Keep your distance — staying safe near power lines at home

Every year in Nova Scotia, we see serious safety accidents caused by contact with overhead and underground power lines. These incidents can occur at worksites and at home.

Whether you’re doing major construction work or simple repairs to your property, ask yourself:

  • Will I come within six metres of an overhead power line?

  • Am I working in an area with underground electrical equipment?

If so, you need to fill out a Safe Clearance & Cable Locate Request from Nova Scotia Power to safely carry out the job.

Electricity always seeks the path of least resistance, which means a person or an object (i.e. tools, trees or toys) that touches a power line can create a conductive path to the ground, causing serious injury or fatal electrocution. Did you know electricity can also arc through the air? Always assume that an object very near a power line is energized.

Read on to learn more about how to stay safe near electricity at home.

Stay safe near overhead power lines.

Spring is in the air! As the weather warms up, many Nova Scotians start working in their gardens and on their properties. Whether you’re painting, pruning or clearing gutters, electrical hazards are likely nearby. Here are some tips:

  • Always look up and around for power lines before starting any job around your home.

  • If you are working with garden tools, such as ladders, hedge trimmers or pruning poles, keep them a safe distance from overhead power lines to avoid electrical arcing. Always carry any long tools horizontally.

  • Ensure children do not play with kites near power lines.

  • If there are power lines nearby, place your ladder at least 6 metres away from the line to avoid electrical arcing. Ladders used near power lines should be made of non-conductive materials like fiberglass. They should also be kept clean and dry.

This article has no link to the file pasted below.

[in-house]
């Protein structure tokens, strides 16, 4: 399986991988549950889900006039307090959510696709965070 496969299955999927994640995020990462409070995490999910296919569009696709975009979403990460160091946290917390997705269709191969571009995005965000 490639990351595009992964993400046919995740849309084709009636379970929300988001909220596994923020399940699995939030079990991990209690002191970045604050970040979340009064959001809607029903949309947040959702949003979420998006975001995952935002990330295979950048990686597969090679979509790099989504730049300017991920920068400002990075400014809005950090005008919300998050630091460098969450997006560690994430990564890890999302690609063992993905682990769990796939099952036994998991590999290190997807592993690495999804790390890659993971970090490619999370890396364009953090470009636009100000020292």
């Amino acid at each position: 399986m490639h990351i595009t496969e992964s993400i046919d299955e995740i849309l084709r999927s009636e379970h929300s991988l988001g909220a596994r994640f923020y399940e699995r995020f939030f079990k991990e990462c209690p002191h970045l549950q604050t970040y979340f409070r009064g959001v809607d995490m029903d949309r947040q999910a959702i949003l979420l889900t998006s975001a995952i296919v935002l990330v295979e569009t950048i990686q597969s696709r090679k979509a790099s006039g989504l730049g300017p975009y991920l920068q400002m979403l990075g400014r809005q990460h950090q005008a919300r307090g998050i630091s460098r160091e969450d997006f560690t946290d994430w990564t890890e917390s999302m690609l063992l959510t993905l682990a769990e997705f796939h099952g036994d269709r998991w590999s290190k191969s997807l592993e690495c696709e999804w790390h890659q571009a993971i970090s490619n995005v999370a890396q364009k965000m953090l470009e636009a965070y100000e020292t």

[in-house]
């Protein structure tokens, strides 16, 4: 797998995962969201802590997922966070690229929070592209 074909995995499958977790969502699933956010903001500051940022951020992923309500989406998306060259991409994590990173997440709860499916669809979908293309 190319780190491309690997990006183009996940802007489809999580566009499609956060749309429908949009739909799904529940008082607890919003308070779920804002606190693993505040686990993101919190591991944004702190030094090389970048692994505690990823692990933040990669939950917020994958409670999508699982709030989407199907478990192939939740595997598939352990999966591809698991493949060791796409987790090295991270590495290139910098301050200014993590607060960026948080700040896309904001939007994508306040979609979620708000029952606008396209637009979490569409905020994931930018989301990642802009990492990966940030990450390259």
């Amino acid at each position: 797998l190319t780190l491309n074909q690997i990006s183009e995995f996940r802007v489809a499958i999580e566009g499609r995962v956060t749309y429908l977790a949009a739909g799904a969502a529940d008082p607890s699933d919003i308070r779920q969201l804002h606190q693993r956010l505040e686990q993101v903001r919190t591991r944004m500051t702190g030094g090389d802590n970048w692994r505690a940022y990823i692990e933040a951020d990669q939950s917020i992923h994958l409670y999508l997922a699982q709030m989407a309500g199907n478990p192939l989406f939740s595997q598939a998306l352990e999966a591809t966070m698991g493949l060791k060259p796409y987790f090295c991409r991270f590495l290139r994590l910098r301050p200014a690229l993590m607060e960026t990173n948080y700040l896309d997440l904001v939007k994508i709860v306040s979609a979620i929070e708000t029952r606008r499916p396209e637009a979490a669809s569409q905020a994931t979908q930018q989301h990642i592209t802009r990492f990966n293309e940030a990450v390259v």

Don’t forget to look down. 

Some electrical equipment and power lines are underground. If your home or building has power and there are no overhead wires attached to the building, it likely has underground service. This is often the case in new subdivisions and in parts of downtown Halifax and Dartmouth. Before digging, please contact us to get underground electrical locates. Simply use our Safe Clearance & Cable Locate Request or call 1-800-428-6230.

Trimming trees on your property.

Trees that are close to overhead power lines can interfere with reliability of electricity and pose safety hazards.

  • Never attempt to remove tree limbs from power lines.
  • Never climb trees near power lines. Even if the power lines aren’t touching the tree, they could touch when more weight is added to the branch.
  • A tree that has 3 metres (10 feet) of horizontal clearance from a power line or utility pole is not a threat to the electrical system. This gives the tree enough room to sway with the wind or bend with the weight of snow and ice without threatening an outage.
  • A tree laying on a power line can cause flickering lights in the home or damage to a utility pole and equipment. If you see this kind of situation, please call us immediately at 1-800-428-6230.
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